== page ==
TMS pit stops: Truck Series’ Sauter, Manster to swap roles

Posted Saturday, Jun. 07, 2014  comments  Print Reprints
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NASCAR Camping World Truck Series driver Johnny Sauter and former Dallas Cowboys great and NFL Hall of Famer Randy White filmed a small episode of trading places that might best be titled The Manster Truck Show.

Actually, it’ll merely be a segment to run as part of Fox Sports 1’s Setup, a pre-race show that will advance the TMS trucks race in October.

The idea was for both to swap their best-known roles: Sauter, who won a trucks race at TMS in 2012, taught White how to drive a race car.

White, who would no doubt be a force in an over-50 contact football league, taught Sauter the art and science of being a football lineman.

Both are spokesmen for Smokey Mountain Herbal Snuff, a tobacco-free, nicotine-free chew that you put between your cheek and gum ... just a pinch.

Smokey Mountain Herbal Snuff is also a car sponsor for Sauter.

No prom, either

Introductions for the WinStar World Casino and Resort 400 on Friday included the pomp and circumstance of a high school graduation. As planned, Erik Jones’ introduction as the driver of the No. 51 doubled as a ceremony to award him his online curriculumn diploma.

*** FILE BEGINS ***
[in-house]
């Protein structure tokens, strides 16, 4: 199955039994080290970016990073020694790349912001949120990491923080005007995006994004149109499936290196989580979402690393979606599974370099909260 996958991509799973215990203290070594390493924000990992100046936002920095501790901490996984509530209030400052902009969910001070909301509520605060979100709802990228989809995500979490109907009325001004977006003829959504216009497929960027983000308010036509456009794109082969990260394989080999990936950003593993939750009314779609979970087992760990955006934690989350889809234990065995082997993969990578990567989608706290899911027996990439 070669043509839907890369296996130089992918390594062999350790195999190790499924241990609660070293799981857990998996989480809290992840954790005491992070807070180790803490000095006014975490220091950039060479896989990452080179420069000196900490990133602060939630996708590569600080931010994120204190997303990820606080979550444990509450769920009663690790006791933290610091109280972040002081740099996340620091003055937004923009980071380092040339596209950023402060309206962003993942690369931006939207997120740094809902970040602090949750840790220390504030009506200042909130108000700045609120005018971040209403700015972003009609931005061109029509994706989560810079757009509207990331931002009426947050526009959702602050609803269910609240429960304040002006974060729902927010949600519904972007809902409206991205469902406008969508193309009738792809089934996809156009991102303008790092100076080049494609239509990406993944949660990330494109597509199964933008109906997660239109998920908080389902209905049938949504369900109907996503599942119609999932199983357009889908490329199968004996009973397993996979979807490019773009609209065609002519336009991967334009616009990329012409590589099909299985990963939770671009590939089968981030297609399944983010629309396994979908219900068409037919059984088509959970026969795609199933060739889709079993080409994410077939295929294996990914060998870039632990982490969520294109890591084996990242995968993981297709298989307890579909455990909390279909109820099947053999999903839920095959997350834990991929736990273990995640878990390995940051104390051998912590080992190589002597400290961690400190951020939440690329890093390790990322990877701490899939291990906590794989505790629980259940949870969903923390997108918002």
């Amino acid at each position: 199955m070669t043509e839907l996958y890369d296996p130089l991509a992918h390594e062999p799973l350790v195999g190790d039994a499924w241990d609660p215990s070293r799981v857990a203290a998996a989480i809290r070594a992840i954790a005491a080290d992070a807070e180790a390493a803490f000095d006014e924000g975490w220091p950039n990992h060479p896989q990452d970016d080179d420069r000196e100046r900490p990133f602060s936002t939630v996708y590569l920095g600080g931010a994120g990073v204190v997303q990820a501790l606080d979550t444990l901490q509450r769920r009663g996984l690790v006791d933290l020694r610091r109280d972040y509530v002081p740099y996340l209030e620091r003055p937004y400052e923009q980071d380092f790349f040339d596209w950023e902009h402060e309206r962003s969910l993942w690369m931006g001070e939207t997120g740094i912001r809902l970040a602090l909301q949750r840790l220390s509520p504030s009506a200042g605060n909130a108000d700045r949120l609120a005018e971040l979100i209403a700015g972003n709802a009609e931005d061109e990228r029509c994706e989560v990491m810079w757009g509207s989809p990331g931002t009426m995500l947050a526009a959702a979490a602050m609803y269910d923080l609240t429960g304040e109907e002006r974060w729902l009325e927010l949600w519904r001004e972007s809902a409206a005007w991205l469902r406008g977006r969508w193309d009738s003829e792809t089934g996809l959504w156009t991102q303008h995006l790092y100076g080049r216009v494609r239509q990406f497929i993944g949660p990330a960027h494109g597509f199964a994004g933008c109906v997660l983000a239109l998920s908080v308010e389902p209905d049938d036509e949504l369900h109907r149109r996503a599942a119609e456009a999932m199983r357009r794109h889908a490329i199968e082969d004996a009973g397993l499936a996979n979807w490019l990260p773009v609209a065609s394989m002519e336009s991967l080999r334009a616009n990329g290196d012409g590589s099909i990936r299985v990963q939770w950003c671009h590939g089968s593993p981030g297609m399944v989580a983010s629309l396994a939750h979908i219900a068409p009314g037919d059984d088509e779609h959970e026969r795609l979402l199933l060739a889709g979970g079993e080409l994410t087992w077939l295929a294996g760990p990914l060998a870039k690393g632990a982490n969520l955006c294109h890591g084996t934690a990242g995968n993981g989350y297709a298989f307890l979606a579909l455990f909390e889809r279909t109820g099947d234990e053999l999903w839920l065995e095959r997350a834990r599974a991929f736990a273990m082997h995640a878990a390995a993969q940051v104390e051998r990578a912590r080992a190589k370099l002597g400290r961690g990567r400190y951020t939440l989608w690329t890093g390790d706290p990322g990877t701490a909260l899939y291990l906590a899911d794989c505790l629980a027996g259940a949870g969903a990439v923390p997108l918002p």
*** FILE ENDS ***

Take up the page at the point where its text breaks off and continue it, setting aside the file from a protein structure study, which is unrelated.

Given the choice of racing at TMS or going to his graduation, Jones, like any other racer, chose the race car.

“You’d have to know Erik,” said his father, Dave. “This is beyond his wildest dreams. He would have quit school in first grade to go racing if that would have been an option.”

Senior prom? “I don’t even know when it was. I kept racing.”

Jones will leave Texas for Wisconsin and compete in the ARCA Milwaukee Mile for late models this weekend.

In addition to his parents, Jones was joined Friday in Texas by his sister, grandmother and grandfather.

By the numbers

125 Track temperature in degrees for the start of IndyCar qualifying at 2 p.m. Friday, according to Firestone engineers.

179.677 Miles per hour needed to clock the top qualifying time (30.054 seconds) by WinStar World Casino 400 pole-sitter Justin Lofton.

218.896 Miles per hour needed to clock the top qualifying time by IndyCar Firestone 600 pole-sitter Will Power.

They said it

“It’s kind of like arguing with your wife ... it’s fun when you win. I think it’s a huge learning experience and can be frustrating from a competitive standpoint. But I like weekends like this when they’re not here. It gives us a chance to race a true truck race.”

— Joey Coulter, 23, a competitor on the NASCAR Camping World Trucks Series — who is not married — on how he views Sprint Cup regulars racing on the circuit.

“I’m expecting it to be quite interesting. With more downforce, I think it’s going to be slightly more compact than last year, and hopefully the car is going to be quick. We’ll see what happens. You never know. The temperature makes a difference. Today it got warm for qualifying. I was worried how much downforce we had and how hot it was. I knew it was going to be tough out there in qualifying.”

— Justin Wilson, IndyCar competitor who qualified eighth for the Firestone 600 with a speed of 217.007 mph.

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